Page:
Flying Grind

Canada Ideas and Issues
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            Washington – Dulles     Pandemic “over.”  Back in the air, we go!  You’d think airlines and airports would be happy to have us back.  In some ways, maybe they are, but be careful about jumping to quick conclusions.

Airports are definitely busier.  The line at security in New Orleans at 6AM was epic, snaking back and forth the length of the airport in six or more curls of its tail.  In the newish, right before the pandemic, billion-dollar New Orleans airport, there’s also a special line for First Class and Premier travelers.  Being a big time, tourist airport, there’s also this thing called Clear, which I personally find obnoxious.  With premier status on airlines, a flyer has earned his way by flying crazy miles to make a living.  First class is for the big wigs and deep pockets. Clear folks on the other hand are just buying their way to the front of the line, ahead of everyone else including First Class and Premier.  Who made that deal?  It can’t be the airlines, since it flips them off, so I’m guessing it’s the airports, but I ask myself and anyone else in line who will listen to me, “How are they getting away with this?!?”

The airports aren’t the issue compared to the airlines.  Prices have gone higher than the planes are even allowed to fly.  I had to book a flight to the United Kingdom the other day for the first national convention of ACORN there coming soon in Sheffield.  The cost:  at least $1000 over the highest price I’ve ever had to pay!   Meanwhile you get less for your money with tighter seating and fewer flights.

Traveling to the ACORN Canada biannual convention in Montreal, the prices were so high that of course I agreed to a crazy flight to save a couple of hundred bucks going for the middle seats at the back of the bus with stops in Dulles (DC) and LaGuardia (NYC) for an 8-hour trip.  Predictably, the plane into Dulles was delayed and then had a maintenance issue, making a New York connection impossible, and bucking me over to a 5 PM flight to land there at 730PM to make this a 12-hour trip.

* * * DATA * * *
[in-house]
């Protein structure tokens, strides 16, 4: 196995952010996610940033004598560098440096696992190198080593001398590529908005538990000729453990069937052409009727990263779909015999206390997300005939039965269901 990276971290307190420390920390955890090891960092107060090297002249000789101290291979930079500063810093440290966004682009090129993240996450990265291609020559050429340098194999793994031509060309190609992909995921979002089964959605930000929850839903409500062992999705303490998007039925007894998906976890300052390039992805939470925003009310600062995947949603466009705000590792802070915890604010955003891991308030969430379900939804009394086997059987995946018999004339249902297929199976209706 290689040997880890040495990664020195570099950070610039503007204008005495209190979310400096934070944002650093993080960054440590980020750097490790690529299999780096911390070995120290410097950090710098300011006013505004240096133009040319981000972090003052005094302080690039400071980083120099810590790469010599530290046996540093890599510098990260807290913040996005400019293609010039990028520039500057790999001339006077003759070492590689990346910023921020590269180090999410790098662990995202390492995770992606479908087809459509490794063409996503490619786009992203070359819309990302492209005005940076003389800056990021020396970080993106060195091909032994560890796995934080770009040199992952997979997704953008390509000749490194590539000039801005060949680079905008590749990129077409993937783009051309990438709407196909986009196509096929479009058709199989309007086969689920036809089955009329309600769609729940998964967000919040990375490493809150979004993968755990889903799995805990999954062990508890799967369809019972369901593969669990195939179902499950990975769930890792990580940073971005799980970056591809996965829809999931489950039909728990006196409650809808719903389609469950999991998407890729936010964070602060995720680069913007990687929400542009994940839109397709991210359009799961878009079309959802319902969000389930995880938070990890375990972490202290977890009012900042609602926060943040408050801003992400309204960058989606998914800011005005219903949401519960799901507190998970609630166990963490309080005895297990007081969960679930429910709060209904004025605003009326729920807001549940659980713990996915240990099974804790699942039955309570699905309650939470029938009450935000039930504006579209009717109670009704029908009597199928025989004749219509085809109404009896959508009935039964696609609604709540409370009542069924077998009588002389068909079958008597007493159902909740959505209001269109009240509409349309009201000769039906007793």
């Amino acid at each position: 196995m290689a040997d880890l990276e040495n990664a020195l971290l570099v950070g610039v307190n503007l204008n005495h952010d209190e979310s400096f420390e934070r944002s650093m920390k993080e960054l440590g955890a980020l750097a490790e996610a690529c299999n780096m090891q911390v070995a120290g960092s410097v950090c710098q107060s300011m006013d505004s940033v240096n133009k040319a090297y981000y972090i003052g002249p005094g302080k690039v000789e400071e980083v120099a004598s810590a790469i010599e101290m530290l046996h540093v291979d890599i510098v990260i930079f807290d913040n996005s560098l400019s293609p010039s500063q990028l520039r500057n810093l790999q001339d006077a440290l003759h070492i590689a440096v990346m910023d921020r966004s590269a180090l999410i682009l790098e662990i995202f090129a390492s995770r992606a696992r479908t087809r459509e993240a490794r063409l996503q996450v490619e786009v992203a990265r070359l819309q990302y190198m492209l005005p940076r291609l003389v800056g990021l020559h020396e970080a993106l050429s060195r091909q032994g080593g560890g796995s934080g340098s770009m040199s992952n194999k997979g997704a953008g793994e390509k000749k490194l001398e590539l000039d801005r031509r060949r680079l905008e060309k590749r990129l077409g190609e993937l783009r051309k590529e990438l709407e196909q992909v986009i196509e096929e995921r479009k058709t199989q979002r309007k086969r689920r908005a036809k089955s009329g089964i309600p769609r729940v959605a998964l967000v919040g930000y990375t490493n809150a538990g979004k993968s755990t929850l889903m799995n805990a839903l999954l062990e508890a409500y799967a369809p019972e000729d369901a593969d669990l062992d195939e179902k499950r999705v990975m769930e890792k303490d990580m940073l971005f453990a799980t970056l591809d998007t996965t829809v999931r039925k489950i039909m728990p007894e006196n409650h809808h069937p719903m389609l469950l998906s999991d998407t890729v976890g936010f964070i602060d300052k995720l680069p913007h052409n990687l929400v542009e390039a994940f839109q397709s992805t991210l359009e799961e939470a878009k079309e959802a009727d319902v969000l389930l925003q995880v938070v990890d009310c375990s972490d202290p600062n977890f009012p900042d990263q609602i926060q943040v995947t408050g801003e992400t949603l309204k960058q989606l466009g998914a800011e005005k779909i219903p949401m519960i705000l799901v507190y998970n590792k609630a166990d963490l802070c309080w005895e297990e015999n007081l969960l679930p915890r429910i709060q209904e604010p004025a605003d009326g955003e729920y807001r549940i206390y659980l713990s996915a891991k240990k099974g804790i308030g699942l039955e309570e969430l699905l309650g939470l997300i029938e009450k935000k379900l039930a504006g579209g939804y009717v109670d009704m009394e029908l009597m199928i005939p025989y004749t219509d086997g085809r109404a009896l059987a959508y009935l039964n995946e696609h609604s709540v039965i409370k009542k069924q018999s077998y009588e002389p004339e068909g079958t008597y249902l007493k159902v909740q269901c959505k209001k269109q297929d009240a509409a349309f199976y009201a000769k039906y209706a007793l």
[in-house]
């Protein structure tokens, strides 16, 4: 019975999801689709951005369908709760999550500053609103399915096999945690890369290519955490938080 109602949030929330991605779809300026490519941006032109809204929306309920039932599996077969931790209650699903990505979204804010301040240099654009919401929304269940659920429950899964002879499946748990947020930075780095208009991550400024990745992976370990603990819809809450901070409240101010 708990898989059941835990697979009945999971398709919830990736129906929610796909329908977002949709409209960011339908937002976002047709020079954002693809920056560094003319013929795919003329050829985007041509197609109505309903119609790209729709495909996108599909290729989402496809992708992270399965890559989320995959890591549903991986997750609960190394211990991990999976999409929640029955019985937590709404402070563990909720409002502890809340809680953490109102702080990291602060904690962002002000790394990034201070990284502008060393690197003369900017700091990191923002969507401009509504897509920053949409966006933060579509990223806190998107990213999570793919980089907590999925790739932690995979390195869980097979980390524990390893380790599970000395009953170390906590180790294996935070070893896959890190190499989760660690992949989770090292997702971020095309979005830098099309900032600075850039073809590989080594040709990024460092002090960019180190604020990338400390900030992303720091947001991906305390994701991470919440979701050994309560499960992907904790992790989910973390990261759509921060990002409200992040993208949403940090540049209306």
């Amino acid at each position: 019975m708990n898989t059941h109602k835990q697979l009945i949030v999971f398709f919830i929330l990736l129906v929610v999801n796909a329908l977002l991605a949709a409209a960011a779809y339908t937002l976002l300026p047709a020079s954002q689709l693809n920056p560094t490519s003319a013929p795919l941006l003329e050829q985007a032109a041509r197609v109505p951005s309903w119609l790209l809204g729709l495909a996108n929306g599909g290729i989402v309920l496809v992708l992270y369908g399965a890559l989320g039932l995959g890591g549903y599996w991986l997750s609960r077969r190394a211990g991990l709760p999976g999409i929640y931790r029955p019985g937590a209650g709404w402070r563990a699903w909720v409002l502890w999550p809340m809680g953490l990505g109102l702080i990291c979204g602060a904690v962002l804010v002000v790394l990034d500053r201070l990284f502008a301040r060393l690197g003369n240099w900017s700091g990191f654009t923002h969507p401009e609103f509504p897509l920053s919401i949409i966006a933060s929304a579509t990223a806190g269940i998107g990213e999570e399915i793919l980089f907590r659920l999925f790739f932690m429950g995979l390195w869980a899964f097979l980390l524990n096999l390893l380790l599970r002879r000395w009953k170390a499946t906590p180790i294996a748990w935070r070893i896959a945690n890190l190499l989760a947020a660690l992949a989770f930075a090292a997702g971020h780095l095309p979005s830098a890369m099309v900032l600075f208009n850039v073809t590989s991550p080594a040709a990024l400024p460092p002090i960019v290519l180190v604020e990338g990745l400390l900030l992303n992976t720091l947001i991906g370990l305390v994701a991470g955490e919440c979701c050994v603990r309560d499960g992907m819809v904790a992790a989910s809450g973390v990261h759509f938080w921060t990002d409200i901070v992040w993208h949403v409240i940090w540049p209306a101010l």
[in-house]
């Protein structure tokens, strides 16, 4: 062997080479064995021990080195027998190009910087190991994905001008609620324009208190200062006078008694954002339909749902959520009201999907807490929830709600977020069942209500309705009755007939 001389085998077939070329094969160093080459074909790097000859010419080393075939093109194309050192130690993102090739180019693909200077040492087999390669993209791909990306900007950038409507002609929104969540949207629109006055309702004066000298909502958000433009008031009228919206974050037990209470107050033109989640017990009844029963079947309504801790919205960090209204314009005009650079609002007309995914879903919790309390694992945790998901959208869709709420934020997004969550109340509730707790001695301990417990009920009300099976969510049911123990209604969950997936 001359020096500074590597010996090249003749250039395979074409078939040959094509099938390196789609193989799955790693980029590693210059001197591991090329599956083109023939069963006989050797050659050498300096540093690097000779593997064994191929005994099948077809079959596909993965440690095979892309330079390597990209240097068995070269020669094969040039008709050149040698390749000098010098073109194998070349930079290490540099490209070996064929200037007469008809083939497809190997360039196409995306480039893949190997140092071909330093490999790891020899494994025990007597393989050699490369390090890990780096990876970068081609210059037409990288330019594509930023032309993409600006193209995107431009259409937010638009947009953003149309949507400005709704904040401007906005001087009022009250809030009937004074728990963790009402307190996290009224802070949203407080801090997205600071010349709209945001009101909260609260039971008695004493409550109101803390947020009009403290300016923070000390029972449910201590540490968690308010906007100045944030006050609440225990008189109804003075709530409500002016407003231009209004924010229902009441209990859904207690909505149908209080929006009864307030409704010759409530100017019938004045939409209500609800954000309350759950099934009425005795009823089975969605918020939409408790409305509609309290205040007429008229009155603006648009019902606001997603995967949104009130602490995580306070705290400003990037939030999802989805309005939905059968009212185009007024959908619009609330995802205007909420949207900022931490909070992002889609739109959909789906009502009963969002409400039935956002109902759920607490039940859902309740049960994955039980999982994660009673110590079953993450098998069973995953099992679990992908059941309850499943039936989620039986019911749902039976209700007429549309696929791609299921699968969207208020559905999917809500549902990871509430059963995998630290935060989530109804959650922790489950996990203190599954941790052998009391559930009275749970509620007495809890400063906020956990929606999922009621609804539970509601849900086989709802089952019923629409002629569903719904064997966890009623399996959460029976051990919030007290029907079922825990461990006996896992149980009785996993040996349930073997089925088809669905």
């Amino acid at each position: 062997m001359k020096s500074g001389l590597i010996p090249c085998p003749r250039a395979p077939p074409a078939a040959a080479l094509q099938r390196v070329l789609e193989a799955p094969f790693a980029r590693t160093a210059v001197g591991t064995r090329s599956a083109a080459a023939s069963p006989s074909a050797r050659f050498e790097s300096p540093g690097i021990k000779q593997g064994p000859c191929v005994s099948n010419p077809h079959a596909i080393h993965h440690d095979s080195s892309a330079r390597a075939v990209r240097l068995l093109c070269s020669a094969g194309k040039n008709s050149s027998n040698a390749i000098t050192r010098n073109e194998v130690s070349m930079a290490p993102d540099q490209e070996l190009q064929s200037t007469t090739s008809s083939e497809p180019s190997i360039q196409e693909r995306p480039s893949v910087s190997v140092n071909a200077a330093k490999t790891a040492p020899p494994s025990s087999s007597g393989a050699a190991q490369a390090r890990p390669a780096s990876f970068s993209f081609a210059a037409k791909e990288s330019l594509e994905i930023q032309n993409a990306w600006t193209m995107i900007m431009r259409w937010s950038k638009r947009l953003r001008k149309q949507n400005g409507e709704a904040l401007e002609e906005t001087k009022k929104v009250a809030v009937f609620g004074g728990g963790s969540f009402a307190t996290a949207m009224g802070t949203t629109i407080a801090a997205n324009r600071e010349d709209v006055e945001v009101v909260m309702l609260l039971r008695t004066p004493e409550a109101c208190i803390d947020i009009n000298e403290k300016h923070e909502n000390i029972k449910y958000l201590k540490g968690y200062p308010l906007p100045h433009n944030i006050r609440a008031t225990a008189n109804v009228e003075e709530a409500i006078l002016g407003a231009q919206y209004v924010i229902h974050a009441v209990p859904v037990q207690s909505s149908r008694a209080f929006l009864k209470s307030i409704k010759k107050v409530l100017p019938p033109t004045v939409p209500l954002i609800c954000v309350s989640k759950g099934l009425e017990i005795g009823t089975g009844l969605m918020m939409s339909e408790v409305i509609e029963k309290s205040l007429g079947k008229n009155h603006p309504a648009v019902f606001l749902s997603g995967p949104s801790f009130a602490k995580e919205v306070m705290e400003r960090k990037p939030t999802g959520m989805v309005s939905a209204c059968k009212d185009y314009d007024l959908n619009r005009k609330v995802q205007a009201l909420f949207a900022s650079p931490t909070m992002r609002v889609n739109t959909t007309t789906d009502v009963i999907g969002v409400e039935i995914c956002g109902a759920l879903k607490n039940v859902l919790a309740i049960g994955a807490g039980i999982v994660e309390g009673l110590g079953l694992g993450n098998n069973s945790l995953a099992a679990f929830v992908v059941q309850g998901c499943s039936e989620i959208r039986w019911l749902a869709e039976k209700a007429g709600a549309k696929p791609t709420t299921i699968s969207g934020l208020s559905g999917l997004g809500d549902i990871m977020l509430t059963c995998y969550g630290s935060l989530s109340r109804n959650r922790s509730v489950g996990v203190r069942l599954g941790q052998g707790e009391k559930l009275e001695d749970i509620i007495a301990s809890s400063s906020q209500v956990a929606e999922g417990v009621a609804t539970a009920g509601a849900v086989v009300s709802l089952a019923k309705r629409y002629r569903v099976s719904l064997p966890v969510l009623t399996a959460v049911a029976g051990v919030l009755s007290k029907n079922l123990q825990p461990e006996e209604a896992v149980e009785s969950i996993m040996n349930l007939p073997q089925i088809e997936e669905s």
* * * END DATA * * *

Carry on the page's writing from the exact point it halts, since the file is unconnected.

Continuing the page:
It’s an international flight, so they let me to the United Club.  Mid-afternoon, the club is relatively quiet and not overflowing, so there are worse deals from the bottom of this deck.  They have coffee and snacks and good wireless, so work is possible.  I wonder how long this will last though?  Delta’s Sky Clubs have now set a 3-hour limit on access to their facilities as have some other airport lounges that operate by subscription.  What’s the point?  They seem to be claiming that people are using them for remote work.  Well, yeah!  They sell seats in these clubs at high prices in dollars and/or miles, and then they complain that people are using them too often.  What other business would go out of their way to tick off the people who are presumably their best customers?

That would seem to be especially the case during this time still fraught with pandemic flying protocols that continue to be a mystery.  ArrivCan told me suddenly that despite being a quadruple vaccine guy, I would still need to be tested and, if an antigen rapid Covid test, it could only be a day before flying, which in a last-minute sprint found me at an Urgent Care facility in the hood getting them to handwrite the time on my negative test at 430PM to qualify for what was my 315 EST flight from New York City.  Their computer’s time was off by 2 hours so the printed copy said 245pm.  No worries, I would tell the United counter person that would be 3:45 EST, so it qualified.  Then, the airline didn’t ask at all and my QR code from ArrivCan was suddenly good enough.  So, what’s the real deal?

Is the grind of flying purgatory now in the near post-pandemic, who knows?  Maybe the ArrivCan website was out of date?  Maybe the airlines are so busy timing your stay in their lounges that the negative test thing and its rigid timelines is meaningless now?